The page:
The big international news this weekend was the embarrassing sign disaster at the Tour de France. A woman posing for a picture and holding a cardboard sign that said (loosely translated), “Go grandma and grandpa,” caused one of the bikers to crash. That crashed started a chain reaction that wiped out most of the field.
Most people think that the crash was caused by an oblivious social media junkie, desperate for attention. Instead, I believe it was caused by the descendant of an angry (and justifiably so) housewife.
To understand why, we have to take a trip back in time to 1903— a simpler, primitive time, before the car, the TV, and Google maps had been invented.
A French man named Pierre de Begue decided he wanted to abscond from his duties as a father and husband for a few days and go bike riding with his friends.
He pitched the idea to them and they were on board right away. One of his friends said, “if we ride all the way across the country, we can stretch that out a whole week.” Another said, “and if we go the long way, we can make it two.” Another said, “If we give my pet marmot too much wine, we can trace his footsteps on a map and the incoherent route will buy us another week.”
Everyone agreed this was the best course of action and they set about plying the marmot with a Bourdeaux. One of Pierre’s friends worked for the newspaper and he came up with the idea to make it a competition. “If we can get the newspaper to sponsor it as a race, then we can get our three weeks off paid for.”
And thus, the Tour De France was born. 21 days (or stages) of guys riding bikes around the country and avoiding any meaningful work. And for 117 years, (give or take a few gaps for wars and the lack of a participating marmot), they were able to fool the world into thinking this was about international competition and not about avoiding doing dishes, cutting the grass, and watching les enfants (while mommy has quiet time), for three whole weeks. But mommy likes her quiet time, and she would get her revenge one day.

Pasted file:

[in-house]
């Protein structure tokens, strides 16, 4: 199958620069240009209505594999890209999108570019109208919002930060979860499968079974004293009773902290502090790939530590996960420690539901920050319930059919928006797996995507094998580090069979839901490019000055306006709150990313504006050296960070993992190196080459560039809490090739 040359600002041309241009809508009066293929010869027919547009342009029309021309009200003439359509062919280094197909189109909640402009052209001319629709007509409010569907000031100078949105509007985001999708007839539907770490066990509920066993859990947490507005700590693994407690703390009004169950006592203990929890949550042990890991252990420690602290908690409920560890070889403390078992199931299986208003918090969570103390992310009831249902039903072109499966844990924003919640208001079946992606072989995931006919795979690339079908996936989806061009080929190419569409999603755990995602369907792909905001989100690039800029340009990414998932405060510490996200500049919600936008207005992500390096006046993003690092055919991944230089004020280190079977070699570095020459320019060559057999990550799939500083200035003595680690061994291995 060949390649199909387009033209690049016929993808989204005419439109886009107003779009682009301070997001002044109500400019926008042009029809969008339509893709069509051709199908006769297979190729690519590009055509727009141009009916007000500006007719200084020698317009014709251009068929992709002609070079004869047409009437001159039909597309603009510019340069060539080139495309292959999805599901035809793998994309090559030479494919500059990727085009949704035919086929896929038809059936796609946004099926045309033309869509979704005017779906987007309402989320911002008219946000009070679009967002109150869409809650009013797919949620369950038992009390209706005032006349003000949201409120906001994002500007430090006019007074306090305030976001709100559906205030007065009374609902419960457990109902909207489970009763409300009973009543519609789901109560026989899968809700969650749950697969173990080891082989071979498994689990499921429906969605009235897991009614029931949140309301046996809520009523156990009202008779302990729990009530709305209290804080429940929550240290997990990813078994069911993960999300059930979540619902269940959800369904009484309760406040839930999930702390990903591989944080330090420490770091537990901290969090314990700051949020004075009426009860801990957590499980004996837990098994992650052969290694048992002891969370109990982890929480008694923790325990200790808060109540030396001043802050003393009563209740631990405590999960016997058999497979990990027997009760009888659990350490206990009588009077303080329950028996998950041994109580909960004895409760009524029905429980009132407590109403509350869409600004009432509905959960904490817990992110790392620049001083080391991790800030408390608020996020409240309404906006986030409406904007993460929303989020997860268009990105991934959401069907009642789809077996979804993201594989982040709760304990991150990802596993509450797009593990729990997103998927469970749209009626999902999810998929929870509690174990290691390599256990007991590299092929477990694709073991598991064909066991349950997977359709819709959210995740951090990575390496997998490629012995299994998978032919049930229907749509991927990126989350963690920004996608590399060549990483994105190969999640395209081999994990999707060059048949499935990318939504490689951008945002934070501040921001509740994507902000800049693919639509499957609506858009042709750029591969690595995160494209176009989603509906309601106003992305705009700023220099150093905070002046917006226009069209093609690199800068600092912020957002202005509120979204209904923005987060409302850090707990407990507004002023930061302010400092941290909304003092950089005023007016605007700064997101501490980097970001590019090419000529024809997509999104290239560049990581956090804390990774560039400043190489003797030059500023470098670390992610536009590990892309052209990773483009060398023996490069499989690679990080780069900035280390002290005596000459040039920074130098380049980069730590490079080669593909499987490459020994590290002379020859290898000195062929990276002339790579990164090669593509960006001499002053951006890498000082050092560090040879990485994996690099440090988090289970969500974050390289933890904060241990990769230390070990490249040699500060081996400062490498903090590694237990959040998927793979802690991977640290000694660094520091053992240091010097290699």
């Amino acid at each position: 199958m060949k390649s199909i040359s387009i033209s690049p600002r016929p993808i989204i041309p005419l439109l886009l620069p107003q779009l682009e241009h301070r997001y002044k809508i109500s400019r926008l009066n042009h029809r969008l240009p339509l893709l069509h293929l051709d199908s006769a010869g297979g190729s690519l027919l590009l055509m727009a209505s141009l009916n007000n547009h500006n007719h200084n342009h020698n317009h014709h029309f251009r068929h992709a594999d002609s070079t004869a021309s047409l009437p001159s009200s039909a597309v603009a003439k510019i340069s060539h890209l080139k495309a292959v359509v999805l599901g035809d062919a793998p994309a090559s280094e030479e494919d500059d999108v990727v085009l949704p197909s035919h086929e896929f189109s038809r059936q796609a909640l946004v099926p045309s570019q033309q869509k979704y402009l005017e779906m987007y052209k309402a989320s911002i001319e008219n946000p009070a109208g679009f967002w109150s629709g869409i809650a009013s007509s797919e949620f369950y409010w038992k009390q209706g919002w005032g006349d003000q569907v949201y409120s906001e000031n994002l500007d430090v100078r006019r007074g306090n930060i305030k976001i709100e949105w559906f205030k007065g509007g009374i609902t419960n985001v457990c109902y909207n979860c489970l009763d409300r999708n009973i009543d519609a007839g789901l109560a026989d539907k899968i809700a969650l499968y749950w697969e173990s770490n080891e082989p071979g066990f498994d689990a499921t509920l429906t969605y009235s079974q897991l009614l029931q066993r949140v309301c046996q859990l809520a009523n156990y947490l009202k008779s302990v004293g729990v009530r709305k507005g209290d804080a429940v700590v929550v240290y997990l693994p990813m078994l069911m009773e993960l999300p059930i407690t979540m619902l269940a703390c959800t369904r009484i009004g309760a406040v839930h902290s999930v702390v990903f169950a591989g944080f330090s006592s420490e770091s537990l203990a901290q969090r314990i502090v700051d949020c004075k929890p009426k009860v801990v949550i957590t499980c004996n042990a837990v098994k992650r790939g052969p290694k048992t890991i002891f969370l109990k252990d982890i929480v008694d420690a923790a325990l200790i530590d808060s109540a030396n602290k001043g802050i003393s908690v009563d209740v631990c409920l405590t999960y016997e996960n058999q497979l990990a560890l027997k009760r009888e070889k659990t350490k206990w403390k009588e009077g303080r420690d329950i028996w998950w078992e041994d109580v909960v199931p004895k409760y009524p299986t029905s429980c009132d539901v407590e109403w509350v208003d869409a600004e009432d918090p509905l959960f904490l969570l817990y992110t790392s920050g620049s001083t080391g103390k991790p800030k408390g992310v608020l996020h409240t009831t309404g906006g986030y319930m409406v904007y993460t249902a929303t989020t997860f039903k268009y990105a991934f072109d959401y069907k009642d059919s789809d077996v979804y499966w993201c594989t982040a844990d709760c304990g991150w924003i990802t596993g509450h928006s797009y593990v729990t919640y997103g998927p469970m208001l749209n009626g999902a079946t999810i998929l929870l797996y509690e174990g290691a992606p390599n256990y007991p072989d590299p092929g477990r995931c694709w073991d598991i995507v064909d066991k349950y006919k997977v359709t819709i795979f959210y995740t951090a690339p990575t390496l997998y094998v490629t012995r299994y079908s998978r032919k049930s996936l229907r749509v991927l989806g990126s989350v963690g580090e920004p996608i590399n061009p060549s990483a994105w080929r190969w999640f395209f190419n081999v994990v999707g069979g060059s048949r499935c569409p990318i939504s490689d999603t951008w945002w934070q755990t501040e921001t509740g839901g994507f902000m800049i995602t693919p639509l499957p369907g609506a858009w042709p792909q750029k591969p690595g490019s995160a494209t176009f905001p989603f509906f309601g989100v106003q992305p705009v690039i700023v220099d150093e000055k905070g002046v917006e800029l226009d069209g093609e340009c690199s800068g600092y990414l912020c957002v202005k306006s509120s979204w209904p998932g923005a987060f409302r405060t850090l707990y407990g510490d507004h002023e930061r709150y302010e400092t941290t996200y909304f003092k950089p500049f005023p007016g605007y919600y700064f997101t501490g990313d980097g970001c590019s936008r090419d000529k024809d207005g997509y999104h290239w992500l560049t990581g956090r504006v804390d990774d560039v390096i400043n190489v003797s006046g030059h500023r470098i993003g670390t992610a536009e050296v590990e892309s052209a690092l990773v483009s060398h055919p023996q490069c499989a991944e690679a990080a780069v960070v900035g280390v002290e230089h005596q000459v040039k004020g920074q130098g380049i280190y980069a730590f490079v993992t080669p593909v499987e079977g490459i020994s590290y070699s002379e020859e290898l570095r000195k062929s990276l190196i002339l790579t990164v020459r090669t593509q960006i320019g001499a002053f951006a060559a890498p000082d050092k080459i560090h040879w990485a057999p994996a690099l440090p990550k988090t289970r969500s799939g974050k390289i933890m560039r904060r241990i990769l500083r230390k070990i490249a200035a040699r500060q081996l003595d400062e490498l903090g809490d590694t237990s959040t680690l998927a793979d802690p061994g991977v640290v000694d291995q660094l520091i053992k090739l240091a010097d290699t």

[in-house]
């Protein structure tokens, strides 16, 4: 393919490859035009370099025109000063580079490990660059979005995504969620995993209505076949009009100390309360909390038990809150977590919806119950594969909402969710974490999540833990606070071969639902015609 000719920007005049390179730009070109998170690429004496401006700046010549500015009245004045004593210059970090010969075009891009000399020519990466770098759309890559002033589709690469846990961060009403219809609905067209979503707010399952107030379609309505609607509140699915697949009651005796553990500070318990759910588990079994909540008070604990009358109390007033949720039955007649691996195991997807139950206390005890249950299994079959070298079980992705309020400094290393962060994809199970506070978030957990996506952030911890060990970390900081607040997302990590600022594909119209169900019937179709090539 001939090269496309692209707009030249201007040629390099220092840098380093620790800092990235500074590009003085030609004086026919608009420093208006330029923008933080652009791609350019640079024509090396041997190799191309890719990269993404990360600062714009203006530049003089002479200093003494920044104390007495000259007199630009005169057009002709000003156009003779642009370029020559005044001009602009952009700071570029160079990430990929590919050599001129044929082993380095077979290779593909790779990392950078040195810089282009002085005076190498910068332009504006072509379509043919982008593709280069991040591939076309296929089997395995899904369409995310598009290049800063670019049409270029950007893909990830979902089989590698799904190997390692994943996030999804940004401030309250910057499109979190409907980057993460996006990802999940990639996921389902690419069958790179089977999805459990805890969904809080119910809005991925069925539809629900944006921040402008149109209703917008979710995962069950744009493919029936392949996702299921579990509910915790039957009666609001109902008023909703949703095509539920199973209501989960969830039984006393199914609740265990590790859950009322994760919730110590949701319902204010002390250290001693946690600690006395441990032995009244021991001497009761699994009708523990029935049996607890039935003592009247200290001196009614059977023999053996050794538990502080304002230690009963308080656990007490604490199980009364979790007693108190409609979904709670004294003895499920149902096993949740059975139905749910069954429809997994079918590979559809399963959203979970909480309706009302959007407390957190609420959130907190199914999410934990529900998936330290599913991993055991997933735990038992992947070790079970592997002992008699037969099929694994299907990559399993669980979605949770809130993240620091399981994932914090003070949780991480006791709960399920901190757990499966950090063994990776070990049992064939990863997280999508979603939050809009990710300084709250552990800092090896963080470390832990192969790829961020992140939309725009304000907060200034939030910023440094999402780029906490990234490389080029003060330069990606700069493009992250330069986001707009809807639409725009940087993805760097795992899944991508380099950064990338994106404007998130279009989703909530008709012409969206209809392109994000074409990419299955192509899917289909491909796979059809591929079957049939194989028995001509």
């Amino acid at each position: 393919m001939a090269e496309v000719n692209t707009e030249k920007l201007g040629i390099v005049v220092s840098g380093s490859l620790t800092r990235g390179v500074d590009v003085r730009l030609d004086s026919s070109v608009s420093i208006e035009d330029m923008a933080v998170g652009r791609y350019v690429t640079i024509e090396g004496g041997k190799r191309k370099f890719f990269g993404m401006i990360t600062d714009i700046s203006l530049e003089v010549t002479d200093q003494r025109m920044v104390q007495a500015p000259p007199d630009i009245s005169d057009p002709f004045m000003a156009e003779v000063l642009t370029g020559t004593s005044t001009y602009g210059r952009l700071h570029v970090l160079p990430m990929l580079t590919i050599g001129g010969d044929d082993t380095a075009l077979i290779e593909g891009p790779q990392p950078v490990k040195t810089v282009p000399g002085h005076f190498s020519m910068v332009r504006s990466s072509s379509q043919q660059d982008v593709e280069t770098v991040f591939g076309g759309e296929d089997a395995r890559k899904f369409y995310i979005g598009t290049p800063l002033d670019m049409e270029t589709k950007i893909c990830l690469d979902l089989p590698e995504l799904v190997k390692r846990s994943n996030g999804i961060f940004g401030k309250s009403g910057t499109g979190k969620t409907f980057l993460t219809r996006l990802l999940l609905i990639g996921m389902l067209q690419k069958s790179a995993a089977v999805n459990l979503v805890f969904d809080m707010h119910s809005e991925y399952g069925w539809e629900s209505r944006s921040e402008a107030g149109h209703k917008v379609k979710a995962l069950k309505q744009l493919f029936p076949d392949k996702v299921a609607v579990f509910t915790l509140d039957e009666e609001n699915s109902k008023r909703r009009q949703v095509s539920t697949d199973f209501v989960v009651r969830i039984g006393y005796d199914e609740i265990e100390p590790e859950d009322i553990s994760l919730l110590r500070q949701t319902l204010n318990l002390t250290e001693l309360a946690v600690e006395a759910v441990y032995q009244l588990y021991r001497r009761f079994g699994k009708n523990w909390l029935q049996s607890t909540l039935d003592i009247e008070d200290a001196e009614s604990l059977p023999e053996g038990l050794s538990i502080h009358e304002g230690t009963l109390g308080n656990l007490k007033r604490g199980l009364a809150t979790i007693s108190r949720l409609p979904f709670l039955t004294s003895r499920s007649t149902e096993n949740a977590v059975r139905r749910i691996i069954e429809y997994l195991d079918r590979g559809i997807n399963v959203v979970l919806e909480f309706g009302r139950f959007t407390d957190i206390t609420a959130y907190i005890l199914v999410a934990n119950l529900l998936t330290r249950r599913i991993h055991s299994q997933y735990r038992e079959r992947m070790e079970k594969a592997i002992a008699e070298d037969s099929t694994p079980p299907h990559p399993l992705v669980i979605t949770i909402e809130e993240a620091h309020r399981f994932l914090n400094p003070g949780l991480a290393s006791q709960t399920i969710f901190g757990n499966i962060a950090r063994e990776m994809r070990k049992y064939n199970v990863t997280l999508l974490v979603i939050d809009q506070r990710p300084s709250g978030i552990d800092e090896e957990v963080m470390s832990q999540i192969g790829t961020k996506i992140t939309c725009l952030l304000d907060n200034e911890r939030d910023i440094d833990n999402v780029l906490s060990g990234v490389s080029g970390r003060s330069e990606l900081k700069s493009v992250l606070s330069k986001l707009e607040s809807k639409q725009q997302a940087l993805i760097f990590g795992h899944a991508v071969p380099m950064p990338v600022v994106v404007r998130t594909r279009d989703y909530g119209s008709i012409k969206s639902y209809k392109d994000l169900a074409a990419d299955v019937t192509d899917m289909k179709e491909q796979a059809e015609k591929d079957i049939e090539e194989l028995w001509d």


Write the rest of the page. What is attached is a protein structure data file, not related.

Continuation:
Meanwhile, the world became enthralled with the competition. The winner of each stage is presented with a yellow jersey and gets to wear it for the next stage of the race. Additionally, (and not as well known) he gets a gold star and his crayon art goes on the National Refrigerator of France (located in Vichy).
Pierre and the guys would be proud to know that today the race is televised all over the world and people actually cheat to try and win the race. As if the three-week holiday isn’t a reward in itself!
And then 2021 happened. The world is still trying to figure out who the woman was that held the sign that toppled half the field in the year’s race. Well, that woman is none other than the great-great-granddaughter of Pierre de Begue. And the sign that most people think was a shout-out to her grandparents was really a taunt to her ancestor on behalf of her neglected ancestorette, Marie-Elise de Begue.
And that’s the story (sort of) of the Tour de France.
Carry on, Citizens!
* Intoxicated marmots are no longer used to create the route, as far as I know.
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